Australia has strived for a long time to have 50% representation of men and women in government. A recent report has found that women hold 48.5% of all positions on governance boards. While this a positive step, and the highest it’s ever been in Australia’s history, it doesn’t tell the whole story.
Stuffing women into lower-level positions to fill quotas does little to advance gender equality — and, as this year’s budget shows, can lead to pretty poor outcomes.
Crikey takes a look at how many women hold the top ministerial positions around Australia of party leader, leader of the upper house, treasurer, finance minister, education minister, and health minister.
Liberal Party 0%: Women hold none of the top positions in the federal government, with men hogging the major roles. (There is of course Foreign Minister Marise Payne but we are focussing on key domestic portfolios.)
(Opposition) Labor Party 40%: For Labor, women hold two out of five of the senior roles, with Katy Gallagher in finance and Tanya Plibersek in education.
Liberal Party 33%: Of six top positions in the Liberal party, two are held by women, including Premier Gladys Berejiklian.
(Opposition) Labor Party 20%: Just one woman, Jodi McKay, holds one of the five top shadow ministry positions in NSW.
Labor Party 20%: Following the resignation of health minister Jenny Mikakos over the Victoria hotel quarantine debacle, Labor has just one woman in a senior position — leader of the house — with men holding the rest.
(Opposition) Liberal Party 60%: Three women sit in positions of shadow treasurer, shadow health minister, and shadow education minister, with men holding the other two spots.
Liberal Party 0% / (Opposition) Labor Party 0%: South Australia leads the way for the least amount of gender equality with no women in top spots in either party.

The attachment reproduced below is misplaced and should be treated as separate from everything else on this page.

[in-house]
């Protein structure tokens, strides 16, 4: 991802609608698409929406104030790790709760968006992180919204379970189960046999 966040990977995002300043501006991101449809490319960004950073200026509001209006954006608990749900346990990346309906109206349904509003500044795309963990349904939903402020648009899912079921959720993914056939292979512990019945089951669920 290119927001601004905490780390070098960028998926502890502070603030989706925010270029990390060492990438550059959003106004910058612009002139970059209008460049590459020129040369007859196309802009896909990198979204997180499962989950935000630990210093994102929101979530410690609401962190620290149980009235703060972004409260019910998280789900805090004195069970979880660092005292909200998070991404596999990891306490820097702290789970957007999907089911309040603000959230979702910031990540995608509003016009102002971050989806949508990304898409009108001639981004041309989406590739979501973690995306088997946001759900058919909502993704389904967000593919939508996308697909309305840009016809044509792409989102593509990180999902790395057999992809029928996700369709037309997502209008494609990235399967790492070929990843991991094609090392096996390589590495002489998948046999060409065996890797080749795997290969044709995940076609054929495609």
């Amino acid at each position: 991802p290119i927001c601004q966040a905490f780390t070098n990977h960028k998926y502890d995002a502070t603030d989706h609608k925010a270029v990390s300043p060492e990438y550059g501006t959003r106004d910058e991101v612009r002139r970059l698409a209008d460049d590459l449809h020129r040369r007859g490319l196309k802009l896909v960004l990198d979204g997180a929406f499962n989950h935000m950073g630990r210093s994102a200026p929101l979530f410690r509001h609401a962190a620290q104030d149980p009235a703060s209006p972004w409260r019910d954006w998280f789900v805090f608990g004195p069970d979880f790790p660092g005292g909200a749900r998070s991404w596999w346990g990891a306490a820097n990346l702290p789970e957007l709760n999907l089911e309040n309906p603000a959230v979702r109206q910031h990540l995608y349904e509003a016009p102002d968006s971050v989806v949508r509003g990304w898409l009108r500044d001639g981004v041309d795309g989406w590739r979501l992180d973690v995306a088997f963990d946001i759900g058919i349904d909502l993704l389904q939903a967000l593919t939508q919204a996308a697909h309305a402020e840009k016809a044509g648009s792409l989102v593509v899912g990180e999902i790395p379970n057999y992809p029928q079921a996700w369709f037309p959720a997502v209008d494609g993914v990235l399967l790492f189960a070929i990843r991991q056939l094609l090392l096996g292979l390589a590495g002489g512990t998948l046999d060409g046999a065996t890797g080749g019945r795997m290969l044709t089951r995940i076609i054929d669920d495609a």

Liberal Party 16%: Just one woman from Tasmania’s Liberal Party, Sarah Courtney holds one of the top positions as health minister.
(Opposition) Labor Party 50%: Of just four positions — with no minister for finance and no leader of the house — women hold half.
Labor Party 60%: Portfolios of health and education are held by women.
(Opposition) Liberal Party 20%: Shadow education minister Donna Faragher holds one of five of the top positions.
Labor Party 60%: Led by Annastacia Palaszczuk, Queensland Labor also has a female leader of the house and education minister.
(Opposition) Liberal Party 50%: Led by Deborah Frecklington, men hold treasury and education portfolios while Rossyln Bates is the health minister.
Labor Party 40%: Just three people hold five roles — one of them being Yvette Berry, Minister for Finance and Education.
(Opposition) Liberal Party 50%: Once again, portfolios of health and education are held by women, with no house leader and no finance minister.
Labor Party 50%: Health and education portfolios are again held by women, with no house leader and no finance minister.
(Opposition) Liberal Party 60%: Two women and one man hold the top roles, with Lia Finocchiaro as the leader of the opposition and shadow treasurer, and Jo Hersey as shadow education minister.
Overall, how’s Australia doing?
Tallying the total positions across state and federal levels, things look up. In conservative parties, women hold just 45% of all top positions, while for alternate parties, women come out on top, holding 61% — or 16 of the 26 available positions.
Co-director of the 50/50 by 2030 Foundation Professor Kim Rubenstein told Crikey the gender ratios were a step in the right direction and testament to affirmative action and some party’s commitment to gender equality.
“We need to share the load, share the benefits, and share the power,” she said.
“We need to think about what needs to be done to embed equality in the political sphere to enable people with lived experience, which policies impact on, to be real contributors to these policies.”
When it comes to the Liberal Party’s federal representation of women, Rubenstein said she hopes people let their concerns be known — especially following this year’s budget
“Any government is going to be responsive to the political consequences of their decisions. You would hope the leadership would be more responsible, and the electorate would share their disappointment around policies which don’t take into account gender equity.”